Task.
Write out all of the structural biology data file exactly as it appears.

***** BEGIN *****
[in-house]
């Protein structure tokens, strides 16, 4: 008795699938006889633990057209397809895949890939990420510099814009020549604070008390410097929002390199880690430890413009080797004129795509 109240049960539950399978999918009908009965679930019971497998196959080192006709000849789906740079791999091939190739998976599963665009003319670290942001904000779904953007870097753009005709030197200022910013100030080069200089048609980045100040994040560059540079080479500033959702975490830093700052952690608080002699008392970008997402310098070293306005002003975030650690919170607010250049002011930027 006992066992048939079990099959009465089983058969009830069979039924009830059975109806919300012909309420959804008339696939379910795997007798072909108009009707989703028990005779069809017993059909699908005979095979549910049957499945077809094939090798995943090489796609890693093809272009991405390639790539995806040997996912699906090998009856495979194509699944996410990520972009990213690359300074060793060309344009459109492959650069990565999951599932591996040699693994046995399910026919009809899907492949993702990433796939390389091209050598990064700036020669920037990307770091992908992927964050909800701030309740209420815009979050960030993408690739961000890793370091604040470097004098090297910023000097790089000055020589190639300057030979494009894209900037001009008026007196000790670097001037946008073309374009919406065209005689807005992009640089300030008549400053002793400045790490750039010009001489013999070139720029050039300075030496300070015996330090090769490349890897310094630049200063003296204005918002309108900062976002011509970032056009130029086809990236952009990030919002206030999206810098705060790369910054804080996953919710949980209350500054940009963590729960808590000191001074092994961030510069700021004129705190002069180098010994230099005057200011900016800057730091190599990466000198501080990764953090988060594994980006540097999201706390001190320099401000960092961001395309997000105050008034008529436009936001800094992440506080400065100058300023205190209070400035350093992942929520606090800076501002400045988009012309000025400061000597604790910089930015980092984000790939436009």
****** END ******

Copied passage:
[in-house]
């Protein structure tokens, strides 16, 4: 008795699938006889633990057209397809895949890939990420510099814009020549604070008390410097929002390199880690430890413009080797004129795509 109240049960539950399978999918009908009965679930019971497998196959080192006709000849789906740079791999091939190739998976599963665009003319670290942001904000779904953007870097753009005709030197200022910013100030080069200089048609980045100040994040560059540079080479500033959702975490830093700052952690608080002699008392970008997402310098070293306005002003975030650690919170607010250049002011930027 006992066992048939079990099959009465089983058969009830069979039924009830059975109806919300012909309420959804008339696939379910795997007798072909108009009707989703028990005779069809017993059909699908005979095979549910049957499945077809094939090798995943090489796609890693093809272009991405390639790539995806040997996912699906090998009856495979194509699944996410990520972009990213690359300074060793060309344009459109492959650069990565999951599932591996040699693994046995399910026919009809899907492949993702990433796939390389091209050598990064700036020669920037990307770091992908992927964050909800701030309740209420815009979050960030993408690739961000890793370091604040470097004098090297910023000097790089000055020589190639300057030979494009894209900037001009008026007196000790670097001037946008073309374009919406065209005689807005992009640089300030008549400053002793400045790490750039010009001489013999070139720029050039300075030496300070015996330090090769490349890897310094630049200063003296204005918002309108900062976002011509970032056009130029086809990236952009990030919002206030999206810098705060790369910054804080996953919710949980209350500054940009963590729960808590000191001074092994961030510069700021004129705190002069180098010994230099005057200011900016800057730091190599990466000198501080990764953090988060594994980006540097999201706390001190320099401000960092961001395309997000105050008034008529436009936001800094992440506080400065100058300023205190209070400035350093992942929520606090800076501002400045988009012309000025400061000597604790910089930015980092984000790939436009």